Pilgrim’s Keyboard

December 27, 2019

2019 |Book Reading List

2019 | 📚 BOOK READING LIST 📖
I did not get a good start this year reading books. Between selling our house in Hinesville, then the cabin in Fairmount, & and finally buying and moving to our town-house here in the Savannah area we lost a lot of free time.
Thus my list is short for this year.
1. The Life of Moses: God’s First Deliver of Israel – James Montgomery Boice | P & R Publishing, 2018 by Linda M. Boice, Phillipsburg, NJ, ISBN 978-1-59638-753-9.
This book by Boice is more of a conversational commentary between the preacher and the congregation. It is a study of Moses life as “- the renowned lawgiver, prophet, friend of God, and deliver of his people … -“ a leader of Israel found in the Scriptural books of Exodus, Leviticus, Numbers, and the beginning chapter and the last few chapters of Deuteronomy. Boice was a preacher and a teacher who had an extraordinary gift to share with the saints of God. | 02/01/2019
2. The Montanists, The Gnostics, and The Alexandrines – W. K. Fleming | Kessinger Legacy Reprints Publishing 2018, http://www.kessinger.net, ISBN 9781162822310.
This book is small – It gives a very brief accounting of the Montanists’ Christian movement approximately around 170 A.D. of Phrygian in the region of Galatia It lists Montanus as the founder, their prophets, Perpetua and Felicitas. The movement was based on “charismata” spiritualism more than intellectualism. Their most prominent apologist was Tertullian, who was perhaps drawn to them because of their basic message: “Back to primitive Christianity!” | 03/01/2019
3. American Colonial History: Clashing Cultures and Faiths – Thomas S. Kidd | Yale University Press, 2016, New Haven, CT, ISBN 978-0-300-18732-8.
This book is great review of the conquering and the settling of the American continents. It is mostly concerned with North America but it does show how faith was a big reason to come to the new lands. It covers those from Spain, France, and the English. It looks in particular to the Native Americans and to the slave movement from the coastal Islands to the mainland. This book is an important part of the aspect of this country’s historical/religious background leading up to the pre-Revolutionary War era. | 10/07/2019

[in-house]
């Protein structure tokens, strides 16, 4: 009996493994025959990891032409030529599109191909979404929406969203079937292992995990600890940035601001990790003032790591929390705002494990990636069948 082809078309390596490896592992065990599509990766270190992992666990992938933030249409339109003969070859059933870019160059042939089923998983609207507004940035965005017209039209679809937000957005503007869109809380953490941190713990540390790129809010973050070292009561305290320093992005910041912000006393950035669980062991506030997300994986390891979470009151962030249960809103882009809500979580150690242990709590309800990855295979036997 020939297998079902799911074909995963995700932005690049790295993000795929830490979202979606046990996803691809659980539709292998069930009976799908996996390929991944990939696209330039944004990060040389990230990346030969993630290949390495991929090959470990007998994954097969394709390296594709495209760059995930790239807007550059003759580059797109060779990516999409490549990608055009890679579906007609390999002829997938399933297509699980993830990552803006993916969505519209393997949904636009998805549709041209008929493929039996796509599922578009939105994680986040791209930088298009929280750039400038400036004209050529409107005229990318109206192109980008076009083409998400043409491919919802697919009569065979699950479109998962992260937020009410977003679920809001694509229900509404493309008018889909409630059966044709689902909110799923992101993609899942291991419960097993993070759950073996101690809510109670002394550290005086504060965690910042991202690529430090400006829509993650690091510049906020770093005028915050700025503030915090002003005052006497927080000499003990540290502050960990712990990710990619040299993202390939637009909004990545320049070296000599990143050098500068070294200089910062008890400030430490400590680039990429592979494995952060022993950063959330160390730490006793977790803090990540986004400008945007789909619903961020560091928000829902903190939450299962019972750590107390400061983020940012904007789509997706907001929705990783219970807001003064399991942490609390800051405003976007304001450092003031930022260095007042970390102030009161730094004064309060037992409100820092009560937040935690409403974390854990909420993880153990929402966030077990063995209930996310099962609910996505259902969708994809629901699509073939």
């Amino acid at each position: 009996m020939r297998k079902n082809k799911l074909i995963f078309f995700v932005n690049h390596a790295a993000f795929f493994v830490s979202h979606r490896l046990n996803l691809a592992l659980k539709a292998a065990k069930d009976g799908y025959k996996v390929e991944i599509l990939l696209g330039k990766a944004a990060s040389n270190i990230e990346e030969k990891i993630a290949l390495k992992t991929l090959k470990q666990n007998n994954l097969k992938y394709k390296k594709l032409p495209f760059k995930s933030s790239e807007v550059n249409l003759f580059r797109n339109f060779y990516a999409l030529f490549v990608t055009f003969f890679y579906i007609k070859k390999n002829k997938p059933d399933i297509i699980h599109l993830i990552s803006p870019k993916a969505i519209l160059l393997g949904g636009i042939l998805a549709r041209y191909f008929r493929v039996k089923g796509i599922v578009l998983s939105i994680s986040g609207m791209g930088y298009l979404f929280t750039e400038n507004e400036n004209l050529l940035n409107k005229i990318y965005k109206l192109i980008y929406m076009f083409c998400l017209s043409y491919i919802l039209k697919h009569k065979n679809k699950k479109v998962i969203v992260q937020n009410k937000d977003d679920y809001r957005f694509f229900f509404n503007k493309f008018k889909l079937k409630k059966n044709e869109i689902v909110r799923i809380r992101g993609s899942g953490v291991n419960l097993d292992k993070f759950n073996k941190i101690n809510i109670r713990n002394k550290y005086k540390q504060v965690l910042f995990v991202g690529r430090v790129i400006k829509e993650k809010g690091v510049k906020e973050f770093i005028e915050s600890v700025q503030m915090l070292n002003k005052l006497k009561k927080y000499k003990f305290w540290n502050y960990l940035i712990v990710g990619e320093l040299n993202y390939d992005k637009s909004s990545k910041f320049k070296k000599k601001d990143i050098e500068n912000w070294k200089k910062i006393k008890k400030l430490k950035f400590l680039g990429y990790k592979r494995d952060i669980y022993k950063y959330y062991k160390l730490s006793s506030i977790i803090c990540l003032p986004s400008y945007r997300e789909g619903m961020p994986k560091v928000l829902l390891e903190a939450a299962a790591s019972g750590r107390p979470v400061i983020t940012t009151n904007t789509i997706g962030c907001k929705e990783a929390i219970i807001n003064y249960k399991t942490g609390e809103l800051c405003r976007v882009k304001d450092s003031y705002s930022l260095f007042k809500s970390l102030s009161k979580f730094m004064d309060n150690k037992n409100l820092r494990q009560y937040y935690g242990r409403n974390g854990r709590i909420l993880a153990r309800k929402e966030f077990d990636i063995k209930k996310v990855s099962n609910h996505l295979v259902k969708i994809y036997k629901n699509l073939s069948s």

4. The Apostles’ Creed: Discovering Authentic Christianity in An Age of Counterfeits – R. Albert Mohler Jr. | Thomas Nelson Books 2019, Nashville, TN, ISBN 978-0-7180-9915-2.
Dr. Albert Mohler is the president of The Southern Baptist Theological Seminary located in Louisville, Kentucky. He is a theological scholar. He is also an avid reader. Thus whenever he authors a book one can know with assurance that his subject has been thoroughly researched and fine-tuned for the reader’s understanding. This book is of no exception. His review of “The Apostles Creed” is a theological goldmine concerning the important basics of this Christian faith declaration of great historical teaching from the early history of Christianity. | 10/09/2019
5. The Inerrant WORD: Biblical, Historical, Theological, and Pastoral Perspectives – John MacArthur, editor, w/various Contributors | Crossway, Wheaton, IL, 2016, ISBN 978-1-4334-4861-1.
Is the Word of God inerrant, infallible, truth! There is a battle that has been raging since Genesis 3, “Has God indeed said” was uttered by the serpent to Eve. This book is a reply to that attack and of those that have followed and will no doubt continue on into the future. The book is divided into four sections: 1) Inerrancy in the Bible: Building the Case; 2) Inerrancy in Church History: Showing the Precedent; 3) Inerrancy in Theological Perspective: Answering the Critics; 4) Inerrancy in Pastoral Practice: Applying to Life. The book’s editor is John MacArthur, the “Foreword” is written by R. C. Sproul, and the remaining twenty-four chapters throughout the book were written by other inerrant defenders. It is an excellent book to have on your library shelf in the argument {apologetics} of how God has made Himself known in His Word. | 11/05/2019
6. Holiness: Its Nature, Hindrances, Difficulties, and Roots – J. C. Ryle | Hendrickson, Peabody, MA. 2007 – 5th Printing 2017, ISBN 978-1-59856-222-4.
This book title tells of its subject matter and its author’s reputation puts the book into its proper biblical perspective. There are 21 chapters and each one looks at the different aspects ranging from “Sin” through “Holiness.” The book is intense and thought provoking concerning one’s standing before God in Christ. I highly recommend this book to anyone who wants to dwell into the Scriptural doctrine of Holiness. | 11/27/2019